What better way to celebrate the retirement of two powerful faculty house deans than a performance of Mahler's Symphony No. 9. The HRO vice president and bassoonist talks about the deans, the music and the concert on Oct. 5.
By William Swett
Eli Holmes ‘21 is a Mahler enthusiast. He is also a passionate bassoonist in the Harvard-Radcliffe Orchestra, which will perform Mahler's Syphony No. 9 at 8 p.m. Saturday, October 5 at Sanders Theatre. Not only will event feature one of Holmes' favorite composers, but it will also honor former Lowell House deans Diana Eck and Dorothy Austin, who made enormous contributions to the music community during their 21 years of service. Holmes, who is vice president of HRO, and a student in the Harvard/NEC dual degree program, explained why Mahler 9 is the perfect way to celebrate the legacy of Eck and Austin.
This is your third year in HRO. Compared to other concerts, what’s special about Mahler 9?
This concert is in celebration of Diana Eck and Dorothy Austin, who were long-time and much-loved faculty deans of Lowell House. Mahler 9 is a fittingly celebratory and enormous piece that speaks to how important they have been, and it is a fitting way to say goodbye to them. They have always been very committed to the arts at Harvard. Lowell House is sponsoring this concert, and they have sponsored many other arts initiatives on campus.
Is there something musically people should listen for in this concert?
There’s a great bassoon solo in the fourth movement. Two minutes in, everything gets quiet, and it’s really beautiful.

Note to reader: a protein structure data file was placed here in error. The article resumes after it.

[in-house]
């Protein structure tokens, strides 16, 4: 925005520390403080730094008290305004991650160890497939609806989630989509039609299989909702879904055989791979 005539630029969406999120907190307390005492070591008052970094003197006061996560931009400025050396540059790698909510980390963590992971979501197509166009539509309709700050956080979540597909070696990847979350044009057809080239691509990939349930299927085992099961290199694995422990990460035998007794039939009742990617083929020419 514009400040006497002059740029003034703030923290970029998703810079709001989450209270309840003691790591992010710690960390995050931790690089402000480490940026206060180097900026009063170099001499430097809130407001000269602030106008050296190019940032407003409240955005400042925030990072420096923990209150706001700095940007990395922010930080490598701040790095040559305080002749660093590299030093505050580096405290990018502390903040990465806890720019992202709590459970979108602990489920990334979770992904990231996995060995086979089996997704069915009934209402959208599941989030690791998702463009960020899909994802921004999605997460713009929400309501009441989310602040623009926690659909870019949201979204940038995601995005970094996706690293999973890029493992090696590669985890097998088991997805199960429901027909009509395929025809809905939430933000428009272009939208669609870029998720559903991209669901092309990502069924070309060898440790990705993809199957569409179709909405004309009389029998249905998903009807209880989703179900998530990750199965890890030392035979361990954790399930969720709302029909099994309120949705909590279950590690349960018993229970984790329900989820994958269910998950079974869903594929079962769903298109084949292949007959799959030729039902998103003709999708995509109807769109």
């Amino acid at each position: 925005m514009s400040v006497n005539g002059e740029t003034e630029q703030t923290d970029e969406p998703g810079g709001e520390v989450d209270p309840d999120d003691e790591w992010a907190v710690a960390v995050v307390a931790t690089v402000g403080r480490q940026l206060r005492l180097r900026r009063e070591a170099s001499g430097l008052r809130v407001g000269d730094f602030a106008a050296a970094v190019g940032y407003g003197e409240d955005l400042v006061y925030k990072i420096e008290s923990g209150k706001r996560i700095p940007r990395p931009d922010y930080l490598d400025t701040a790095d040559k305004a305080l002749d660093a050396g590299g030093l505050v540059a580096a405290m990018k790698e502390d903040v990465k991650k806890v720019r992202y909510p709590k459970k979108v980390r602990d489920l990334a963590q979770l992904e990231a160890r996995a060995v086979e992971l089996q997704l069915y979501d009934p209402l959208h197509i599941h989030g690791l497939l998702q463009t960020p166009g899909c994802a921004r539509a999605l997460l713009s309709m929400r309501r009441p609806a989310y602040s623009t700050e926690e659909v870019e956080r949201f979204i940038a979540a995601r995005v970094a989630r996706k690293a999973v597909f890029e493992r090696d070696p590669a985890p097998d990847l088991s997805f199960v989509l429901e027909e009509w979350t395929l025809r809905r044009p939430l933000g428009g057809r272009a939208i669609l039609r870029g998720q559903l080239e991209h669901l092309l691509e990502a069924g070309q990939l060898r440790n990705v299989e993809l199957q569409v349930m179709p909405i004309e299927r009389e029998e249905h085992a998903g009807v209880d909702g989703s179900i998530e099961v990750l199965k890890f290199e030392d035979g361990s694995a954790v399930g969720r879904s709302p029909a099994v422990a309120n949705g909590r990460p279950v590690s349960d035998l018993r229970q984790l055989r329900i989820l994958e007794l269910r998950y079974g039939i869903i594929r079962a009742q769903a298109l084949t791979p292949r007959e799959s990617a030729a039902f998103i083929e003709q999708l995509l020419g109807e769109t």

How has the orchestra come together this past month?
Mahler 9 is one of the most challenging pieces in the repertoire, both mentally and physically. It requires a huge amount of endurance from every section. The last movement is one of the slowest and most exhausting things to play. It trickles away because the music itself understands how tiring and exhausting it is, so it just falls away. It took us a long time as an organization to find the endurance for it. I think it also took us a certain amount of time to get in the headspace of it. It’s a very different headspace. While all classical music is serious, Mahler takes itself so seriously sometimes that it can come off as funny when it’s not meant to be. So you have to suspend humor and the idea of the kitsch to understand Mahler, and take it as seriously as he’s asking to.
How has the conductor Federico Cortese inspired the orchestra?
He has been a strong mentor, almost a personal father figure whom we all look up to. Federico Cortese is excellent at this because he understands the warm distance between a conductor and an ensemble, which leads an ensemble members to be their best.
HRO will perform Mahler's Symphony No. 9 at 8 p.m. Saturday, Oct. 5 at Sanders Theatre. Admission is free for all students. Community members can purchase tickets here or at the door (two hours prior to performance).